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Large File Copy Operation Causes Available Bytes to Drop Significantly

This article was previously published under Q191098
This article has been archived. It is offered "as is" and will no longer be updated.
A large file copy operation causes available bytes to drop significantly.This happens when a Windows client copies a large file from or to a WindowsNT computer.

In this case, you will notice a user interface performance degradation. Thefiles need to be about the size of the physical memory of the computer orgreater.

If you look at performance counters while this happens, you find that thecounter for the file cache (Memory: Cache Bytes) goes up while the processworking sets (Process: Working Set, instance _Total) decline. Availablebytes (Memory: Available Bytes) declines in the inverse proportion of thecache bytes.
While copying the files, Windows clients do not use the flagFILE_FLAG_SEQUENTIAL_SCAN to open the files. Thus, Cache Manager tries tocache the whole file in memory and causes the file cache to grow and, thus,available bytes to drop.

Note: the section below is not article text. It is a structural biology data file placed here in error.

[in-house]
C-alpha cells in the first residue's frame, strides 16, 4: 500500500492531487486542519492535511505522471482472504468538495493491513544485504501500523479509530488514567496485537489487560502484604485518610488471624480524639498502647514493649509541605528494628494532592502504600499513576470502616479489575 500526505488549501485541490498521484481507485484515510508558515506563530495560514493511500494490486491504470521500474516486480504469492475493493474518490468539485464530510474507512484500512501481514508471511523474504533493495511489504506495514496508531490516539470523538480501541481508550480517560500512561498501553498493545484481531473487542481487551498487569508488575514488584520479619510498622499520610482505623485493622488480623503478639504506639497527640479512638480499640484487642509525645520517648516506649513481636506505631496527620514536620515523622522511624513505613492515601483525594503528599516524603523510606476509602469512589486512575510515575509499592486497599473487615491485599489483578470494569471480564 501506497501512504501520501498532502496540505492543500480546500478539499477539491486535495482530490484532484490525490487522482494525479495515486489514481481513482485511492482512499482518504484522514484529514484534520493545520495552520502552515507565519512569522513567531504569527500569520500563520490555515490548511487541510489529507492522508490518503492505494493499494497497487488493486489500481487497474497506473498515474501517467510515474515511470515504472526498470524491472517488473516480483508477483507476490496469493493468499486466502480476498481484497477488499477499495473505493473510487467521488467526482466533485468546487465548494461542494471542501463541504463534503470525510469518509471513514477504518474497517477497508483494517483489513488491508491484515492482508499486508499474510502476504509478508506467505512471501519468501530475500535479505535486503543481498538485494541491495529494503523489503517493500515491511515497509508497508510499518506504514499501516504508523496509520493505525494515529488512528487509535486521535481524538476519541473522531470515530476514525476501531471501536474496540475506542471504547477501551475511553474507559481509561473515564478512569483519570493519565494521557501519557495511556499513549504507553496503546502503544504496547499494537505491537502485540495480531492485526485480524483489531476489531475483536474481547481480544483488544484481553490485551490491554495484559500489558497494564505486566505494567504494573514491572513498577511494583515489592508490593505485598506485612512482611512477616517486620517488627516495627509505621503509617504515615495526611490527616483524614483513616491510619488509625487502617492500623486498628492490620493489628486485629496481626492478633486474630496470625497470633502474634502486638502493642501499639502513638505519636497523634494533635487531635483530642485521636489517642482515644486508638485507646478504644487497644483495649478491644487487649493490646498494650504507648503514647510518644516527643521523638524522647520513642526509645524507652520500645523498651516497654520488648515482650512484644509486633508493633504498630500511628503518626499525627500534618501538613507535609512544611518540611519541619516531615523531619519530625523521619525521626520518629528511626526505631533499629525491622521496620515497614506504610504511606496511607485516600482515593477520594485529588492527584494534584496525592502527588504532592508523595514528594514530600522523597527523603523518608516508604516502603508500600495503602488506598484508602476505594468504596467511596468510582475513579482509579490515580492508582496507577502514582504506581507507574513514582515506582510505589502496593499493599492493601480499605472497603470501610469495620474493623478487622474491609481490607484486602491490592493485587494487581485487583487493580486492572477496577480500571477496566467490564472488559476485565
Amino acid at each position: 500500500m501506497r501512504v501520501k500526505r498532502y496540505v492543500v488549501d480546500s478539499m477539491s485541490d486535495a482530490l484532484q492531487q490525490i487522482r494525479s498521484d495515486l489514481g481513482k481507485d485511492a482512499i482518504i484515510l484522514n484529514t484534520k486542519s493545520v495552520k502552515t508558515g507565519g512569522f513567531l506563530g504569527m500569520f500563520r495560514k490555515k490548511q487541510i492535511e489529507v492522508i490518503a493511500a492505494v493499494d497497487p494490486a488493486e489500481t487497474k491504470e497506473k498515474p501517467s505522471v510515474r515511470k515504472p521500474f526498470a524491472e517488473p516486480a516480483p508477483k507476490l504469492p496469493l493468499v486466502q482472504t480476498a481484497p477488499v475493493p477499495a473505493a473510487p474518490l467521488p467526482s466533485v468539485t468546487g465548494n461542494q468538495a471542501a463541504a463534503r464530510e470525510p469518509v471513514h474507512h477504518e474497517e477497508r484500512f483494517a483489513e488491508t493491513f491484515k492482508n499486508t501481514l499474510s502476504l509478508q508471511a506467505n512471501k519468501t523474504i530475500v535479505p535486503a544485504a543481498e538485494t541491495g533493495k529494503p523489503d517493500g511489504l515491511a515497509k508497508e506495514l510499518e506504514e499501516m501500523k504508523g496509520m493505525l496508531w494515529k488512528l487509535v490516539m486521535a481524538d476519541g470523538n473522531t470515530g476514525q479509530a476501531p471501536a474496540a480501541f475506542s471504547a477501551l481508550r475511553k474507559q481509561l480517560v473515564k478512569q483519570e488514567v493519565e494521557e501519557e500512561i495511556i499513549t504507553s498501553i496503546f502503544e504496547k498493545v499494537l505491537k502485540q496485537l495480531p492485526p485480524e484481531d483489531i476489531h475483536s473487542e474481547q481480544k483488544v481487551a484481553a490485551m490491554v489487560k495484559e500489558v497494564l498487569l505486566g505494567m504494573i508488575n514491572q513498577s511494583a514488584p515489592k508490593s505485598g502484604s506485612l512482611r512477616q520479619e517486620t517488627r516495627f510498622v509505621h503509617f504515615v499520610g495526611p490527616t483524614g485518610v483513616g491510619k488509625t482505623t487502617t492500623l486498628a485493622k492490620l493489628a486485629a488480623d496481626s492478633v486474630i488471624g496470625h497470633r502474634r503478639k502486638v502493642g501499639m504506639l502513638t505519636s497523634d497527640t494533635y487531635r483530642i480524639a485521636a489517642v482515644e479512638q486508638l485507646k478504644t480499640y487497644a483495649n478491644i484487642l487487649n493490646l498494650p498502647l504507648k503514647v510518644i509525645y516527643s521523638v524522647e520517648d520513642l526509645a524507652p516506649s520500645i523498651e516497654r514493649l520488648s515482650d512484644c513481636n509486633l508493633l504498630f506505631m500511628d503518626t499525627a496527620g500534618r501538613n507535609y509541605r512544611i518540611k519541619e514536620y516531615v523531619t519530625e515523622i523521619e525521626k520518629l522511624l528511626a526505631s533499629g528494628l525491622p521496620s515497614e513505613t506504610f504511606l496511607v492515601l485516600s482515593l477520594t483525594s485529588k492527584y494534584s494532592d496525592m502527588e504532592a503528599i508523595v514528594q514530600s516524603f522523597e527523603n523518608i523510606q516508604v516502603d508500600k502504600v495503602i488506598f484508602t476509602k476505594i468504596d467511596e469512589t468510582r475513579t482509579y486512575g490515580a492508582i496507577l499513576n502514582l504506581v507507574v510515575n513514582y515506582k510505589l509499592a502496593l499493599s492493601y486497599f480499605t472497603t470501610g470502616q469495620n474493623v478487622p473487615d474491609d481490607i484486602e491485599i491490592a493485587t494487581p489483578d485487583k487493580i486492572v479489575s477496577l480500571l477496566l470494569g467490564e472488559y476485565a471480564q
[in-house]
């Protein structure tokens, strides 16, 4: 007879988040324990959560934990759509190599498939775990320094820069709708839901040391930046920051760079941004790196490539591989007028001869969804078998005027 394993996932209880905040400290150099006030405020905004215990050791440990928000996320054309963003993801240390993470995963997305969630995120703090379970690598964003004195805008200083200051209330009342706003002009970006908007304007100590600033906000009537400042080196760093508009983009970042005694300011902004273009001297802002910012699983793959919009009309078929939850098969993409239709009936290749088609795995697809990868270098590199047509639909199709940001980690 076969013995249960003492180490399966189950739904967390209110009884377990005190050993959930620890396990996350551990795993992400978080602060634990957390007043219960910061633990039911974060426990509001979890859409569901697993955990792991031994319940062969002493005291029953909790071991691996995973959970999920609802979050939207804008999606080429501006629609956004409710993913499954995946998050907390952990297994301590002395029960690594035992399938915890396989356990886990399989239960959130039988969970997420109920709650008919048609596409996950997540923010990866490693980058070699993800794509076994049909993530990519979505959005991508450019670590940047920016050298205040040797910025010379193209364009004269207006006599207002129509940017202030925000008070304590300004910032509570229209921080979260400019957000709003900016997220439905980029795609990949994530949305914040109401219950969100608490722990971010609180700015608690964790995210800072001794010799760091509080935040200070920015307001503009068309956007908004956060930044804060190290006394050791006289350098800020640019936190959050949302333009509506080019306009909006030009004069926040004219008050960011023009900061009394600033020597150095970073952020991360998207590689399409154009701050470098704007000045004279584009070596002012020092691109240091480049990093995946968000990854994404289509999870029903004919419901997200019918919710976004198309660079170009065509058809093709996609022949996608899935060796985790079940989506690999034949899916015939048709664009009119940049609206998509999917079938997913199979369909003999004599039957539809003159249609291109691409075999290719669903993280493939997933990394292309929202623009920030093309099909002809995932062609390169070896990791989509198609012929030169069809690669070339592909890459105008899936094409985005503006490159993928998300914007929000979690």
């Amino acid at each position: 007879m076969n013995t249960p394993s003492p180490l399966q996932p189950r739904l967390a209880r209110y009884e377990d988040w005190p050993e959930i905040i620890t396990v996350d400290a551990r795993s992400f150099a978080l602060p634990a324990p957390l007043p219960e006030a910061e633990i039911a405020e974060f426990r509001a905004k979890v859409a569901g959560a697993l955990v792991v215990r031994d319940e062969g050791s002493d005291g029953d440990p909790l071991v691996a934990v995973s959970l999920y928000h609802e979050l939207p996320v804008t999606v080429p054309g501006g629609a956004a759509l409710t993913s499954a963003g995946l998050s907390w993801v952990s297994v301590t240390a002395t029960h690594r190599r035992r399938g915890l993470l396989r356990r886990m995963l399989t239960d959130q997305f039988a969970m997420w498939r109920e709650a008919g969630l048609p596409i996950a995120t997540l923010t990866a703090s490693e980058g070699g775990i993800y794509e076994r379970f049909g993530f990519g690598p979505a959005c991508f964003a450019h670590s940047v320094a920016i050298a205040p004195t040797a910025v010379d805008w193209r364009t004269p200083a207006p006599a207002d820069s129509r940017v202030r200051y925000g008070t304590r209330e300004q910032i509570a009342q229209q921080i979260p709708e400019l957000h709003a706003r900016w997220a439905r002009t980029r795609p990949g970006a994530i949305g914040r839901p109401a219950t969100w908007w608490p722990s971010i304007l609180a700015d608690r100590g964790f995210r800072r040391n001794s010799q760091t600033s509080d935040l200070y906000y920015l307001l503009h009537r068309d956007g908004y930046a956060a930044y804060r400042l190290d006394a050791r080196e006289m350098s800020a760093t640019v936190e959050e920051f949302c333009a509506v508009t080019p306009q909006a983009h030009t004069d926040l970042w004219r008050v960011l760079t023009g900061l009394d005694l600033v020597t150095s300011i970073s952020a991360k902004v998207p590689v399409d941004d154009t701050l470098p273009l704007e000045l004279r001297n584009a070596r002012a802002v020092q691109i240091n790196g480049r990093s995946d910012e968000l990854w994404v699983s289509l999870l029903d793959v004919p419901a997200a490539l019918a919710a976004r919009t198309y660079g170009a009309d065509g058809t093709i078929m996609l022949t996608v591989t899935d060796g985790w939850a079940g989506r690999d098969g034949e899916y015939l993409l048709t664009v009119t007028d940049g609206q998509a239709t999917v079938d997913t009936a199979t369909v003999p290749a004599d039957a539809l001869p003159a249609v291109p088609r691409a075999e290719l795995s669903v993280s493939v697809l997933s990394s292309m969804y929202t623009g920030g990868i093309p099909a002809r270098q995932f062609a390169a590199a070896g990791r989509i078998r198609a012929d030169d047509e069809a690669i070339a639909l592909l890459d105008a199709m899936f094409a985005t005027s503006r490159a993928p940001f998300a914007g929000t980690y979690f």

To resolve this problem, obtain the latest service pack for Windows NT 4.0 or Windows NT Server 4.0, Terminal Server Edition. For additional information, click the following article number to view the article in theMicrosoft Knowledge Base:
152734 How to Obtain the Latest Windows NT 4.0 Service Pack

Microsoft has confirmed that this is a problem in Windows NT 4.0 and Windows NT Server 4.0, Terminal Server Edition. This problem was first corrected in Windows NT 4.0 Service Pack 4.0 and Windows NT Server 4.0, Terminal Server Edition Service Pack 4.

Article ID: 191098 - Last Review: 10/09/2013 20:09:39 - Revision: 2.2

Microsoft Windows NT Server 4.0, Terminal Server Edition, Microsoft Windows NT Server 4.0 Standard Edition, Microsoft Windows NT Workstation 4.0 Developer Edition

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